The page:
# [Tutor] Ingenious script (IMO)

Luke Paireepinart rabidpoobear at gmail.com
Mon Aug 6 22:32:00 CEST 2007

```Dick Moores wrote:
> At 10:16 AM 8/6/2007, Eric Brunson wrote:
>
>
>
>> def makechange( amount, denominations ):
>>
>>     coins = {}
>>     for d in denominations:
>>         coins[d] = int( amount/d )
>>         amount = amount%d
>>
>>     return coins
>>
>
> OK, I used this this way:
>
> ============================
> def makechange( amount, denominations ):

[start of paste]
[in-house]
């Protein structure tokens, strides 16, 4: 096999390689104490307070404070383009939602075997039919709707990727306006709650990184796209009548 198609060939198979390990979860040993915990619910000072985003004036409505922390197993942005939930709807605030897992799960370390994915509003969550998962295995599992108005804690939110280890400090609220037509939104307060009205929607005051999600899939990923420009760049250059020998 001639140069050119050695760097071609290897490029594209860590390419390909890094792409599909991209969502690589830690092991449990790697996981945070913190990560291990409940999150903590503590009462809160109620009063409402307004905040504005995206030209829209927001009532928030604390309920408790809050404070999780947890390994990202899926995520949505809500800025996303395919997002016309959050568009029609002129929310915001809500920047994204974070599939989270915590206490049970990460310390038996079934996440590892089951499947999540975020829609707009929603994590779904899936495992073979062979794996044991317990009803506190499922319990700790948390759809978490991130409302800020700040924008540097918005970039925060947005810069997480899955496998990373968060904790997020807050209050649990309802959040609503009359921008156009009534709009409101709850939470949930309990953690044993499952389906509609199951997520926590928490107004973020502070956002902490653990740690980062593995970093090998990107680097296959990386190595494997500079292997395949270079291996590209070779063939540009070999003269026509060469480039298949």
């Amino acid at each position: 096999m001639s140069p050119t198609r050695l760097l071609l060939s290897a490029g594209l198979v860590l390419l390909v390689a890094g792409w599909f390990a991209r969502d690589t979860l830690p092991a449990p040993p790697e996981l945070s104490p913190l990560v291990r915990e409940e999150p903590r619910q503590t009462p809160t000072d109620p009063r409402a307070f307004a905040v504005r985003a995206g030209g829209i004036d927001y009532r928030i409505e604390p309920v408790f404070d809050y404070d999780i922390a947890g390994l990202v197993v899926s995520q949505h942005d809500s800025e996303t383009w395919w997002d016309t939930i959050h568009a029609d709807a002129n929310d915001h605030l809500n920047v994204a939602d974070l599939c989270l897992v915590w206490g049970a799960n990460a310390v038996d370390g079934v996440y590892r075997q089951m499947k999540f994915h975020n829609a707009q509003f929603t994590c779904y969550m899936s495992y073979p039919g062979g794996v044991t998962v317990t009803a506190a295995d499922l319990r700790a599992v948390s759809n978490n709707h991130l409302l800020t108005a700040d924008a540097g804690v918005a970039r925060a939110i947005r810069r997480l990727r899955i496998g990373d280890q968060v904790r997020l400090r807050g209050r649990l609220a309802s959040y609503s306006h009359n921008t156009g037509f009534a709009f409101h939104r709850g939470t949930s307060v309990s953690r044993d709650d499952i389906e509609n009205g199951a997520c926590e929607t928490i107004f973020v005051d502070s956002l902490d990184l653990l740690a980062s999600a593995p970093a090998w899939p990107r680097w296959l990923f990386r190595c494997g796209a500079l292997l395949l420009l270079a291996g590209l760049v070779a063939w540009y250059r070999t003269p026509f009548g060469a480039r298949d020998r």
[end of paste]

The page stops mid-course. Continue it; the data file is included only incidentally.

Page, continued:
>
>     coins = {}
>     for d in denominations:
>         coins[d] = int( amount/d )
>         amount = amount%d
>
>     return coins
>
> denominations = (2000, 1000, 500, 100, 50, 25, 10, 5, 1)
> amount = 2218
> print makechange(2218, denominations)
> ==================================
>
> And get:
> {1: 3, 100: 2, 5: 1, 1000: 0, 10: 1, 2000: 1, 50: 0, 500: 0, 25: 0}
>
> That's the correct change: 3 pennies, 2 \$1 bills, 1 nickel, no \$10
> bills, 1 dime, 1 \$20 bill, no half-dollars, no \$5 bills, no quarters.
>
> For amount = 3288:
> {1: 3, 100: 2, 5: 0, 1000: 1, 10: 1, 2000: 1, 50: 1, 500: 0, 25: 1}
>
> Why those weird orders?
>
Dictionaries are implemented as hash tables, not linked lists or some
other data structure.
see
> http://en.wikipedia.org/wiki/Hash_table